Mac Lab Report

A Windows User's Guide to the Mac OS

- 2001.08.02, updated

This article explains how to take the skills you have as a Windows user and get the same job done on a Macintosh. It is intended as a guide for beginning users and not a comprehensive Mac vs. Windows comparison; for example, the niceties of configuring TCP/IP are not covered here.

These are the things a beginning user or a Windows user needs to know to get the job done in the Mac OS. The transition will not be difficult as the Windows GUI (Graphic User Interface) is just different enough from the Mac OS to avoid losing a lawsuit, but no more.

These tips are strictly concerned with the classic Mac OS, from System 7 to Mac OS 9.1, with an emphasis on 9.1. Mac OS X changes many of these conventions, but since Macs still ship with OS 9 as the primary operating system, most users will not yet encounter OS X.

Where's the second mouse button?

In the Mac OS, almost everything you might need a second button for is available as a menu choice. The thinking is that well designed software is simple to use, and thus no second button is needed. However, popup menus are supported in the Finder and some applications by pressing the control (ctrl) button and the mouse button at the same time. (It's not like you're going to continue typing one handed while mousing around, after all.) On some Macs, the entire mouse is a button; just tilt it forward to click.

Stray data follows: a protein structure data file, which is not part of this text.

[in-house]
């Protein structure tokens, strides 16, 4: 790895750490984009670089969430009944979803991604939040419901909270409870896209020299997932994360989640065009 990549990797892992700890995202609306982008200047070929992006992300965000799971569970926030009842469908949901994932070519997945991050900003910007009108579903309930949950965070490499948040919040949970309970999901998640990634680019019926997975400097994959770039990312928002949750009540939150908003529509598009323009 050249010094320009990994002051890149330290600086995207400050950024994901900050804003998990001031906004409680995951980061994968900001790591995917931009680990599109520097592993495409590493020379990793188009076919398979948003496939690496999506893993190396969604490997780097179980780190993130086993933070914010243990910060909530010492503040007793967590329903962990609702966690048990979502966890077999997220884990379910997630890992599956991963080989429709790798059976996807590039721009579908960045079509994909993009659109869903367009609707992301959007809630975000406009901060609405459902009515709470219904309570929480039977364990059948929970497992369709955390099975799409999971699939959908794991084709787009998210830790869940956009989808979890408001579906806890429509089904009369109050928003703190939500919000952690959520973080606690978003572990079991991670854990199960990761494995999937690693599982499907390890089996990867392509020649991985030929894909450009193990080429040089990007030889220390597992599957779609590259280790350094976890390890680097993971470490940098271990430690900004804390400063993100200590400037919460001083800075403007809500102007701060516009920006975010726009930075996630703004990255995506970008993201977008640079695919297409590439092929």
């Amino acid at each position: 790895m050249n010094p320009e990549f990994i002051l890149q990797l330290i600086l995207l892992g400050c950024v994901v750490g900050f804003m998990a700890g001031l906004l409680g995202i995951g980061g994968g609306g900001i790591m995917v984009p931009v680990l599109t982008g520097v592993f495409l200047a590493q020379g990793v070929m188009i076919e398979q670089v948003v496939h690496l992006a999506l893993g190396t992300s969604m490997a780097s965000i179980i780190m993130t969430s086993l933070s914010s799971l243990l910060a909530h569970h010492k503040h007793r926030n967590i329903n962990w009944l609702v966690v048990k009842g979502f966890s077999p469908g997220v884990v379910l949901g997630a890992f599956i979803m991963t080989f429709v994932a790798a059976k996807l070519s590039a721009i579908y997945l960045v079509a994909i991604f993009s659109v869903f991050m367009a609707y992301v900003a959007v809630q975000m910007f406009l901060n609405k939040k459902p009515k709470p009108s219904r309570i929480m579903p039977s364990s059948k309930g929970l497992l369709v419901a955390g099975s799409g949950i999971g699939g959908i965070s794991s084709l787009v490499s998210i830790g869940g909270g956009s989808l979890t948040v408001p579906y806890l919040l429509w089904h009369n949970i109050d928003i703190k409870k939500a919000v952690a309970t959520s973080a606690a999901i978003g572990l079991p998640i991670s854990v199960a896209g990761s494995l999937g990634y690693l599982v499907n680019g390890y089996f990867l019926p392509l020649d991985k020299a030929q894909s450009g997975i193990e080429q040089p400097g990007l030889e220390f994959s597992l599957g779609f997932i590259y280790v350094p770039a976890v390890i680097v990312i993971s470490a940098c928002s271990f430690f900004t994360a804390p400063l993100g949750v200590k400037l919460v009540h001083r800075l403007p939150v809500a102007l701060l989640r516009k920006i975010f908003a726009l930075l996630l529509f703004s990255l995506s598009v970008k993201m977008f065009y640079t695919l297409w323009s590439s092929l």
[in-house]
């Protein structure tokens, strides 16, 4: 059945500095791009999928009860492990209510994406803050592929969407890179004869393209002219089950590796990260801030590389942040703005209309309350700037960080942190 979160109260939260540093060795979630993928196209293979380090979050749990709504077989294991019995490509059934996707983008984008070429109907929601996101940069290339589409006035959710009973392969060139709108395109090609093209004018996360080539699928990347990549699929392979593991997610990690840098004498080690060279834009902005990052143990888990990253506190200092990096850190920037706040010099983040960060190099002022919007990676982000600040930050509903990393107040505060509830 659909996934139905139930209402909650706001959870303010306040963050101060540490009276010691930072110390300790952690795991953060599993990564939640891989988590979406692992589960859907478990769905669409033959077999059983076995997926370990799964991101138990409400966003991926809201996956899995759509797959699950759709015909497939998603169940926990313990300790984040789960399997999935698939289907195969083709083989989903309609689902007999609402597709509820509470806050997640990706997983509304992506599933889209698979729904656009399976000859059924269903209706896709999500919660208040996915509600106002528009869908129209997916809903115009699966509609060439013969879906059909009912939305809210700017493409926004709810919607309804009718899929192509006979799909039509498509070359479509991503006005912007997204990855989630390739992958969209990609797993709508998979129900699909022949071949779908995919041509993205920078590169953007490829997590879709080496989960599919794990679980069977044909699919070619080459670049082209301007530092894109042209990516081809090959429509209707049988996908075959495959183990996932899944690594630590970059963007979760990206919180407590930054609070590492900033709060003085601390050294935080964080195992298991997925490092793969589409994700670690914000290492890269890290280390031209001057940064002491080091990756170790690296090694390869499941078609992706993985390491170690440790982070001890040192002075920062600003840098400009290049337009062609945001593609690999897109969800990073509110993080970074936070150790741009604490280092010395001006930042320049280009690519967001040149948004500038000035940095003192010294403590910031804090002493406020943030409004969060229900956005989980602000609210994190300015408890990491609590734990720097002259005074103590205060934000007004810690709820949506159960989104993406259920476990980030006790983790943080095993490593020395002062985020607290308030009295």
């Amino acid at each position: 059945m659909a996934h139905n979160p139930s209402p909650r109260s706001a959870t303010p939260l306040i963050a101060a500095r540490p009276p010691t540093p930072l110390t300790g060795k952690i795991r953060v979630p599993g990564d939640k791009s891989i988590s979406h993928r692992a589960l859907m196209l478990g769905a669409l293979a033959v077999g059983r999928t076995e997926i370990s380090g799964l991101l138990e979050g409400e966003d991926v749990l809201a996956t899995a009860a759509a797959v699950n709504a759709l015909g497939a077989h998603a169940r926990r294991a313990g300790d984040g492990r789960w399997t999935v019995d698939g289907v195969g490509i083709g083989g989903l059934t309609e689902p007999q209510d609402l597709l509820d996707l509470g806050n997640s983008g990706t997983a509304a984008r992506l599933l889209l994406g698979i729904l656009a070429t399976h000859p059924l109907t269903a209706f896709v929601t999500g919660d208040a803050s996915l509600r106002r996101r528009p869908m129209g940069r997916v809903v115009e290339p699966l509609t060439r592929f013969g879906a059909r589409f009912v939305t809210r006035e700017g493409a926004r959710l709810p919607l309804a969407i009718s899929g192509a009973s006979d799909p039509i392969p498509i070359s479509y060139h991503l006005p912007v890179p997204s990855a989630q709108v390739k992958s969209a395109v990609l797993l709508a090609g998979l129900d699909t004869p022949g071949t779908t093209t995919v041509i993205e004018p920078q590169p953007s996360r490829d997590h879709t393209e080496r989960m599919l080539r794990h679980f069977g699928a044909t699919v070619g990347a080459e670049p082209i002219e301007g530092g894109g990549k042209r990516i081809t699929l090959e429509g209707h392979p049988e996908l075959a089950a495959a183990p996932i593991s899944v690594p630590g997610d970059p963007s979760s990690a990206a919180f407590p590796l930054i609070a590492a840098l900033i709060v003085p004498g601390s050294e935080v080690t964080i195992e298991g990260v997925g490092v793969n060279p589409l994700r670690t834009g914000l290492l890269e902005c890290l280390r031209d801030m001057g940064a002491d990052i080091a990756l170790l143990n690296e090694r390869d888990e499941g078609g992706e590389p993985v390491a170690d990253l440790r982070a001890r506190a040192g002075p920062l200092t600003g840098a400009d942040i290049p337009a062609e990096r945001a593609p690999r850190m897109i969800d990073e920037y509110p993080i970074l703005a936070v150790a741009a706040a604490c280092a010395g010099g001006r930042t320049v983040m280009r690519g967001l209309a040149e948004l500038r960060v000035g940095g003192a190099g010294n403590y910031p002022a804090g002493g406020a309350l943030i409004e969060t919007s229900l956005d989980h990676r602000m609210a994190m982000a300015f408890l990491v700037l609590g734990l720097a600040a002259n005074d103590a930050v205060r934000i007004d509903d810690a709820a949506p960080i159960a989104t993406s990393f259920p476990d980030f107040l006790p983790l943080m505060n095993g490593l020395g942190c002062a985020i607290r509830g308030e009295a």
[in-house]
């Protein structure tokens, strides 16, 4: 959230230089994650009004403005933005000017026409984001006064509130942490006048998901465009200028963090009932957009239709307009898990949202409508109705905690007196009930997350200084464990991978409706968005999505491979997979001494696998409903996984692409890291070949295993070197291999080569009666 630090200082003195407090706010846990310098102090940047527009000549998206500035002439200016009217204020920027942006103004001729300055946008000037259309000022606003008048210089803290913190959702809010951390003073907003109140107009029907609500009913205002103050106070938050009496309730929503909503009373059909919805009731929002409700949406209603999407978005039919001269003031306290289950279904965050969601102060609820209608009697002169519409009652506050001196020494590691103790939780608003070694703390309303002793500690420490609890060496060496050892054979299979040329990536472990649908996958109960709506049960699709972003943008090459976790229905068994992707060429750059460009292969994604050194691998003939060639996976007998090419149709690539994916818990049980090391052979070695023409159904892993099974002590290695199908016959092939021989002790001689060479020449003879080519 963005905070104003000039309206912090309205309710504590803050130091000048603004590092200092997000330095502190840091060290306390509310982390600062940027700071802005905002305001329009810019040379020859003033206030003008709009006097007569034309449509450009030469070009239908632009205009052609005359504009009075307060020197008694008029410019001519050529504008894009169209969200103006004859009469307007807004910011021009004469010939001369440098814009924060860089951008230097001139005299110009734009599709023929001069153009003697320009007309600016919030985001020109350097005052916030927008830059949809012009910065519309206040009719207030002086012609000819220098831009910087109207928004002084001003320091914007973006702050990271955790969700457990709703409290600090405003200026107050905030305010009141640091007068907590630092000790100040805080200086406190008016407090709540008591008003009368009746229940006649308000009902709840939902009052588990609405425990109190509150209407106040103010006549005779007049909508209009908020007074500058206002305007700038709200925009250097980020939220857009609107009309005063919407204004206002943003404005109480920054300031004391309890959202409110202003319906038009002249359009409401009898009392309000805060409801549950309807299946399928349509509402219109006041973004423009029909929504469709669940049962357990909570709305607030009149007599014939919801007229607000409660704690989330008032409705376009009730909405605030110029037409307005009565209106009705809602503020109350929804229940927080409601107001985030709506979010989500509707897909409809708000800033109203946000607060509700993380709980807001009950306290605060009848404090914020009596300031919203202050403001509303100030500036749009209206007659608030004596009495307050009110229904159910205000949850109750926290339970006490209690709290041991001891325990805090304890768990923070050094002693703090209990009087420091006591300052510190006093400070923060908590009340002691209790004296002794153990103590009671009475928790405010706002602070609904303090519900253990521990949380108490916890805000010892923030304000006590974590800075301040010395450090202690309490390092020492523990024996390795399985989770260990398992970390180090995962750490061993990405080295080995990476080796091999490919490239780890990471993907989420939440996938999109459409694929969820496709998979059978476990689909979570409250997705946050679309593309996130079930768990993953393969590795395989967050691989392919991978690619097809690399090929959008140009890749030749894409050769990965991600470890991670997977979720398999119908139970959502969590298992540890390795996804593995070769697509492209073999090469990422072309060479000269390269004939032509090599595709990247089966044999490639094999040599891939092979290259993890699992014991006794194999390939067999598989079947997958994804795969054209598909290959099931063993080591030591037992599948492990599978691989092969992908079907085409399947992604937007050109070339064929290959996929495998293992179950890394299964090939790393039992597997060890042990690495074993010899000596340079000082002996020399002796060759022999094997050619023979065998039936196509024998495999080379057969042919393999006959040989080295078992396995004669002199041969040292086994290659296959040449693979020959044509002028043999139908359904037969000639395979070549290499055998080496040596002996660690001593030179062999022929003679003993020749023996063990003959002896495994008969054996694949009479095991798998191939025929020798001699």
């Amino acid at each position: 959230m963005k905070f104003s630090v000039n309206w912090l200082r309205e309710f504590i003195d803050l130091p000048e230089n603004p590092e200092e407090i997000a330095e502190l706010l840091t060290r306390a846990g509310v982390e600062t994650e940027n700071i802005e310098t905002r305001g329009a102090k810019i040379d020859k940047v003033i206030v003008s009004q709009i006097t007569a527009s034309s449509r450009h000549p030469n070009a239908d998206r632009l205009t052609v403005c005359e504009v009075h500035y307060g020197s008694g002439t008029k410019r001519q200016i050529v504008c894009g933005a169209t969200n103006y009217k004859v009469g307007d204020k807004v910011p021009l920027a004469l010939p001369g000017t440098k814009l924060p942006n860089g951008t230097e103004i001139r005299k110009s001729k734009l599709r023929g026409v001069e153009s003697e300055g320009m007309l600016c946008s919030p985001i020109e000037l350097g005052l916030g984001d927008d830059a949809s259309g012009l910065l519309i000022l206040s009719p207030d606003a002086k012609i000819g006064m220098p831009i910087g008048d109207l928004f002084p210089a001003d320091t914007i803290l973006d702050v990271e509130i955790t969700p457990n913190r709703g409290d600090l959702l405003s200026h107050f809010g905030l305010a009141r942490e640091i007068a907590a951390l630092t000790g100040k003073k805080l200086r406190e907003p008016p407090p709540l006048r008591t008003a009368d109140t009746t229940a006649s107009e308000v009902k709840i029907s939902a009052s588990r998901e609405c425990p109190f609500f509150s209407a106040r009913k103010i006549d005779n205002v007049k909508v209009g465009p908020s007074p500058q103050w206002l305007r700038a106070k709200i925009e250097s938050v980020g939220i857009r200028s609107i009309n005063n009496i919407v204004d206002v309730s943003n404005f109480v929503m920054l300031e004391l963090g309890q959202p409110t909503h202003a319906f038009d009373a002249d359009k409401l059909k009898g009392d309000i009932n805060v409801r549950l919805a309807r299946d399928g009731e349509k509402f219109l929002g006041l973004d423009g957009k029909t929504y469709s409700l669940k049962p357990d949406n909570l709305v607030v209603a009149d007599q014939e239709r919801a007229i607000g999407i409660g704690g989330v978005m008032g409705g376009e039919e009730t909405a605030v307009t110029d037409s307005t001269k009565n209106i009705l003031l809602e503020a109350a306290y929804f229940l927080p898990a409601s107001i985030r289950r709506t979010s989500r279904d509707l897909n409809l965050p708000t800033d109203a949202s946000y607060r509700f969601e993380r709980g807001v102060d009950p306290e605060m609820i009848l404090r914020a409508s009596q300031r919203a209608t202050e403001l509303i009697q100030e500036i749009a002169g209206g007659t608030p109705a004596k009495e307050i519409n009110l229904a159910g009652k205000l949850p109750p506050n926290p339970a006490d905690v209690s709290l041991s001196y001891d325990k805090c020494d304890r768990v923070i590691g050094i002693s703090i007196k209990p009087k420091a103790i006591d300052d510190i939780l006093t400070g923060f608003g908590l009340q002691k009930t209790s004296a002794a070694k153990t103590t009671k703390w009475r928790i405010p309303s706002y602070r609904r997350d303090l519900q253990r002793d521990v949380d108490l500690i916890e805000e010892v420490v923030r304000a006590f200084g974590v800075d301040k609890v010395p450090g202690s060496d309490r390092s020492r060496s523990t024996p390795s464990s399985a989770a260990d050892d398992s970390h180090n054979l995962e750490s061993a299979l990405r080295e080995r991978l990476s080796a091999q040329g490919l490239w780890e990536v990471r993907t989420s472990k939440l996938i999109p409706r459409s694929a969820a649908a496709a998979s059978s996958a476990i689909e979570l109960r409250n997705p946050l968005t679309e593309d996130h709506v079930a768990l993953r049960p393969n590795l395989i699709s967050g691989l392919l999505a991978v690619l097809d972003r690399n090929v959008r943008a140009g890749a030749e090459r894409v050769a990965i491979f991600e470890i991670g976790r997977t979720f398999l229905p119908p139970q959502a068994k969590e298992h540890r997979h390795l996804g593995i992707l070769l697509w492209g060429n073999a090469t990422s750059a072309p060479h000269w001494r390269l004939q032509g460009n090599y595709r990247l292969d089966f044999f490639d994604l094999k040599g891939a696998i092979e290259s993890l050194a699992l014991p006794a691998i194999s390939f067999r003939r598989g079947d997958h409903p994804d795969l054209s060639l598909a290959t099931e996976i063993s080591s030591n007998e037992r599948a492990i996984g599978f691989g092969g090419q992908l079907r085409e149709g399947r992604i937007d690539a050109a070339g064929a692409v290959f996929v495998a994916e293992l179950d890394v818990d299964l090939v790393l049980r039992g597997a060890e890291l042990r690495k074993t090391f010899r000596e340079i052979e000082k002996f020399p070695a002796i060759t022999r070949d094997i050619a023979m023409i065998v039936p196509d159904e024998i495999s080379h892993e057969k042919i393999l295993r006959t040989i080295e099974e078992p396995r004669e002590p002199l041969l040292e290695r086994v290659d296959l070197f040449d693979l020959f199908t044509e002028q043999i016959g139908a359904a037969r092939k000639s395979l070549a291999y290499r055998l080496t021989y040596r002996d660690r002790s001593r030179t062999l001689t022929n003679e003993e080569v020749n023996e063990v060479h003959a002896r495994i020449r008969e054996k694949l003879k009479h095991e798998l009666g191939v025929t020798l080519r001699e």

How do I shut down the computer?

All Macs can be shut down with the "Shut Down" menu item under the Special menu. On Macs with a power key on the keyboard (upper right or center, marked with a small triangle) you can also press the power key to get the option to shut down or restart the computer.

How do I get the floppy (or CD or DVD) out of the drive?

On Macs equipped with a floppy drive, you'll note that there is no eject button, and the eject button on the CD player seldom works. This is because the Mac OS is designed to know where the disk is at all times, avoiding the "abort, retry, fail?" or "the drive is not responding" errors Windows users see. You have to tell the computer to eject the disk by either dragging the disk icon to the Trash or clicking on the disk icon and choosing "Put Away" from the File Menu. Don't choose "Eject" on a Mac OS older than 8.x; doing so leaves an annoying "ghost" disk that is a holdover from when Macs didn't have hard drives (don't ask - and thanks to everyone who pointed out that it was OS 8.x, not 9.x! ).

Where's the "C" Drive when saving files? Where's my floppy?